Editor’s Note: Don Hoffman has decades of experience with laser cutters and brings to the table a combination of independence, research skills, and thoughtful analysis. Here he tackles a moving target, with appropriate care and cautions, to write a useful guide to the relative per-part costs with CO2 and fiber lasers.
Improvements to the welding process are often felt beyond the welding cell in upstream or downstream operations such as tooling, forming, weld prep, rework, inspection and post-weld cleaning. Measuring the effects of new welding processes or equipment may require input from other areas of the operation due to the potential wide-reaching impacts on the whole manufacturing process.
Having a versatile set of tooling is key to press brake productivity.
A tungsten electrode and “stack up” from 1970’s (top) and modern hafnium electrode (bottom).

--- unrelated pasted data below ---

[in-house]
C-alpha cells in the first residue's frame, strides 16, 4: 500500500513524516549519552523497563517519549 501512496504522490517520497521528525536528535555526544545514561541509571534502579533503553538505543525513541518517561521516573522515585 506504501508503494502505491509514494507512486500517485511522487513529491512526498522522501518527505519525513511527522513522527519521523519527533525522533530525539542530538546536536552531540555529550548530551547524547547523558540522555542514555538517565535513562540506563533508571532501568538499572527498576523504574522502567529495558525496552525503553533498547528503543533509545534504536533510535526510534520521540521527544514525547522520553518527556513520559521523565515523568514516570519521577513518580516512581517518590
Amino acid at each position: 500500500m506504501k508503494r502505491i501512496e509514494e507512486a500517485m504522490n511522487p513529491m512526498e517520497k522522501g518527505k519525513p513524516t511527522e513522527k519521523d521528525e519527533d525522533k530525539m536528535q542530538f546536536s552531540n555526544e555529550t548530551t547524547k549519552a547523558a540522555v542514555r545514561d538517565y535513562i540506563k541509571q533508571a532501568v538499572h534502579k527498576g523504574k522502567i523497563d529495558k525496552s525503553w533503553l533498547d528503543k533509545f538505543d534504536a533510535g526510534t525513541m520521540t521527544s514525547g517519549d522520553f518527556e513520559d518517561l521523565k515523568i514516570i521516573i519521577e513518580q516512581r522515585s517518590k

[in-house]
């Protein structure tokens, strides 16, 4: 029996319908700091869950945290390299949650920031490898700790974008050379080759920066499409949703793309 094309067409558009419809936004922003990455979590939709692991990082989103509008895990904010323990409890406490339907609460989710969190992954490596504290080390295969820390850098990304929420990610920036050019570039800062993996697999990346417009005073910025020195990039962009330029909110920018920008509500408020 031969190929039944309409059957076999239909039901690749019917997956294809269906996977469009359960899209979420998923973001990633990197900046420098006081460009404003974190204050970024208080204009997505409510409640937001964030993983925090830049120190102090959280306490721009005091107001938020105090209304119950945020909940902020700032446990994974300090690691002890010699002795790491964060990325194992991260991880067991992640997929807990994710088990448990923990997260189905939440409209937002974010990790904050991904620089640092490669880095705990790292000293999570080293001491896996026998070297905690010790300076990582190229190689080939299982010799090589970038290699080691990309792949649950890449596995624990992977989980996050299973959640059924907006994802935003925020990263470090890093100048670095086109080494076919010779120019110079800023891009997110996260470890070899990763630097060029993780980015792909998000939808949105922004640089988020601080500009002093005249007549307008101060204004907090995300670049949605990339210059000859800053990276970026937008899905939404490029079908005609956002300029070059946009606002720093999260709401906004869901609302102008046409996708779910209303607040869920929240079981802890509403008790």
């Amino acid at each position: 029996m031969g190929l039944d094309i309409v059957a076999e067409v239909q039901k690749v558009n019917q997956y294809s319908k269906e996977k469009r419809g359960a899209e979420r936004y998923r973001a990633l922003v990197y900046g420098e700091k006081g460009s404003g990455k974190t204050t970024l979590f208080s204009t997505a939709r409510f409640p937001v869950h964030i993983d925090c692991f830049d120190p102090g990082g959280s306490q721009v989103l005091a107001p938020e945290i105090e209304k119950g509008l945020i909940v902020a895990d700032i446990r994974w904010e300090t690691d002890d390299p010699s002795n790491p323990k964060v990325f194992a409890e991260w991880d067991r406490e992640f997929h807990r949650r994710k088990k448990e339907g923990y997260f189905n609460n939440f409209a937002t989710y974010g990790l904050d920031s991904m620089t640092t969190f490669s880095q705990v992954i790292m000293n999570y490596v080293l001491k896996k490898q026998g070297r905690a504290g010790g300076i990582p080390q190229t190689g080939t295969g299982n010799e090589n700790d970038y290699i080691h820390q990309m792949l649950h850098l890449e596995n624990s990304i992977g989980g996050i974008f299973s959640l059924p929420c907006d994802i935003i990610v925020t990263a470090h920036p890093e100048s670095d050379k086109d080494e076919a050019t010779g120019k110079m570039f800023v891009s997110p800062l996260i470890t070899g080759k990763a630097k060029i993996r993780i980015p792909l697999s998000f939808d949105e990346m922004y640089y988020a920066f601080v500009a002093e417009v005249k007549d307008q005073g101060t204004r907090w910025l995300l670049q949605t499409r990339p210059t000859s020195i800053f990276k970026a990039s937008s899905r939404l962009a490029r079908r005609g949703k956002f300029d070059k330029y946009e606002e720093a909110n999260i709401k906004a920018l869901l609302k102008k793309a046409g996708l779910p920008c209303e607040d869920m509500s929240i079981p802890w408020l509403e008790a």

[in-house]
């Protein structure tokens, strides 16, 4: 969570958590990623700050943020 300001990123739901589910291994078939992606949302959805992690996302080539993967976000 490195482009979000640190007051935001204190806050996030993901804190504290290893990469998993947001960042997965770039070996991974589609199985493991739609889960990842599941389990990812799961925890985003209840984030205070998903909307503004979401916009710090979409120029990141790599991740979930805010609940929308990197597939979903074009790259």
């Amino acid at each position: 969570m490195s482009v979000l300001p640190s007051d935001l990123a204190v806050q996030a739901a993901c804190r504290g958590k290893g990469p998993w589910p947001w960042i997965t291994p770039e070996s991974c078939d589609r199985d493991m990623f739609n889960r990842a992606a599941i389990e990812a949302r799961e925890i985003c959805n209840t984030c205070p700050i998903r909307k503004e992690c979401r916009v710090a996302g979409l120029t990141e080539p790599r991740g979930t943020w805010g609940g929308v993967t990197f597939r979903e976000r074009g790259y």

Relative speeds and costs dominate the fiber-versus-CO2 comparison, but the 10:1 difference in wavelengths has other consequences for the laser user. The speed race has evolved since this story was first published in a laser association journal, but not the practical issues related to wavelength. Also, it addressed 3D laser cutting; the principles still hold for 2D. Consider this essential background for anyone who wants to understand more about using fiber and CO2. For the latest on speeds, as they say in the car business, call for today’s prices.
Dashboards, of which this is a close-cropped view, are the entry point of navigation for modern ERP solutions, cloud or otherwise. This modular, easily customized example gives you quick access to all functions.